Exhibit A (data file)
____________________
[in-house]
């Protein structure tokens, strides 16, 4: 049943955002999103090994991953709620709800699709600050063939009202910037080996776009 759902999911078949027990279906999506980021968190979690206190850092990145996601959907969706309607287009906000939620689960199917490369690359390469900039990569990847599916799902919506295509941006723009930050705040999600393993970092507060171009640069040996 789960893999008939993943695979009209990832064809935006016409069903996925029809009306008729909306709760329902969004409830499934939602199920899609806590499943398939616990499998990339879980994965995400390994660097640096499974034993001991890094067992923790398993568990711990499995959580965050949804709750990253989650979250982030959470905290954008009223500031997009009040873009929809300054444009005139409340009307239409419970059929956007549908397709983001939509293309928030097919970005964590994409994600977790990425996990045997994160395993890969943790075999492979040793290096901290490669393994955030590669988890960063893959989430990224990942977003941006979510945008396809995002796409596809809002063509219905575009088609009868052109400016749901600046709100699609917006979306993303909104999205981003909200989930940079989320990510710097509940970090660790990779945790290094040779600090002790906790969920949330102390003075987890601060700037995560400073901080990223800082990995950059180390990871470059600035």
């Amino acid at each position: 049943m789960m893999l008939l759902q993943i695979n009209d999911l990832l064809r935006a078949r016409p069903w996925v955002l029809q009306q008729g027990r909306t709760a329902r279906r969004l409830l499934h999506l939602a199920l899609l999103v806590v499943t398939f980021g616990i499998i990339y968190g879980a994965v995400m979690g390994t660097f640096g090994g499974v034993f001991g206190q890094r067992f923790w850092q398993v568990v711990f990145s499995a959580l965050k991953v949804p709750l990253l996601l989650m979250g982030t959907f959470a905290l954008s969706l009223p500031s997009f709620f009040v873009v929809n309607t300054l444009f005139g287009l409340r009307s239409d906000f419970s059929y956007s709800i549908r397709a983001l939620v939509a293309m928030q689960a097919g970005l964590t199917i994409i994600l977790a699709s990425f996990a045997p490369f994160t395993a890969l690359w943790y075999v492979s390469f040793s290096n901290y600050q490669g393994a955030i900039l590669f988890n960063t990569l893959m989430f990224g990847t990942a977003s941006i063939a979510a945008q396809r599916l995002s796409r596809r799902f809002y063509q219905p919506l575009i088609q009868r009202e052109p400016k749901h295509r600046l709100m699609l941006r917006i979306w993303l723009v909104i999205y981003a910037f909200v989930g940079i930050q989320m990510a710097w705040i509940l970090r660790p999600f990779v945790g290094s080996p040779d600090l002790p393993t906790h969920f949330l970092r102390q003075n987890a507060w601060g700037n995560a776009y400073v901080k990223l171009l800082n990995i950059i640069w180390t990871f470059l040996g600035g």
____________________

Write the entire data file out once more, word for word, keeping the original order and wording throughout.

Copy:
[in-house]
């Protein structure tokens, strides 16, 4: 049943955002999103090994991953709620709800699709600050063939009202910037080996776009 759902999911078949027990279906999506980021968190979690206190850092990145996601959907969706309607287009906000939620689960199917490369690359390469900039990569990847599916799902919506295509941006723009930050705040999600393993970092507060171009640069040996 789960893999008939993943695979009209990832064809935006016409069903996925029809009306008729909306709760329902969004409830499934939602199920899609806590499943398939616990499998990339879980994965995400390994660097640096499974034993001991890094067992923790398993568990711990499995959580965050949804709750990253989650979250982030959470905290954008009223500031997009009040873009929809300054444009005139409340009307239409419970059929956007549908397709983001939509293309928030097919970005964590994409994600977790990425996990045997994160395993890969943790075999492979040793290096901290490669393994955030590669988890960063893959989430990224990942977003941006979510945008396809995002796409596809809002063509219905575009088609009868052109400016749901600046709100699609917006979306993303909104999205981003909200989930940079989320990510710097509940970090660790990779945790290094040779600090002790906790969920949330102390003075987890601060700037995560400073901080990223800082990995950059180390990871470059600035």
């Amino acid at each position: 049943m789960m893999l008939l759902q993943i695979n009209d999911l990832l064809r935006a078949r016409p069903w996925v955002l029809q009306q008729g027990r909306t709760a329902r279906r969004l409830l499934h999506l939602a199920l899609l999103v806590v499943t398939f980021g616990i499998i990339y968190g879980a994965v995400m979690g390994t660097f640096g090994g499974v034993f001991g206190q890094r067992f923790w850092q398993v568990v711990f990145s499995a959580l965050k991953v949804p709750l990253l996601l989650m979250g982030t959907f959470a905290l954008s969706l009223p500031s997009f709620f009040v873009v929809n309607t300054l444009f005139g287009l409340r009307s239409d906000f419970s059929y956007s709800i549908r397709a983001l939620v939509a293309m928030q689960a097919g970005l964590t199917i994409i994600l977790a699709s990425f996990a045997p490369f994160t395993a890969l690359w943790y075999v492979s390469f040793s290096n901290y600050q490669g393994a955030i900039l590669f988890n960063t990569l893959m989430f990224g990847t990942a977003s941006i063939a979510a945008q396809r599916l995002s796409r596809r799902f809002y063509q219905p919506l575009i088609q009868r009202e052109p400016k749901h295509r600046l709100m699609l941006r917006i979306w993303l723009v909104i999205y981003a910037f909200v989930g940079i930050q989320m990510a710097w705040i509940l970090r660790p999600f990779v945790g290094s080996p040779d600090l002790p393993t906790h969920f949330l970092r102390q003075n987890a507060w601060g700037n995560a776009y400073v901080k990223l171009l800082n990995i950059i640069w180390t990871f470059l040996g600035g």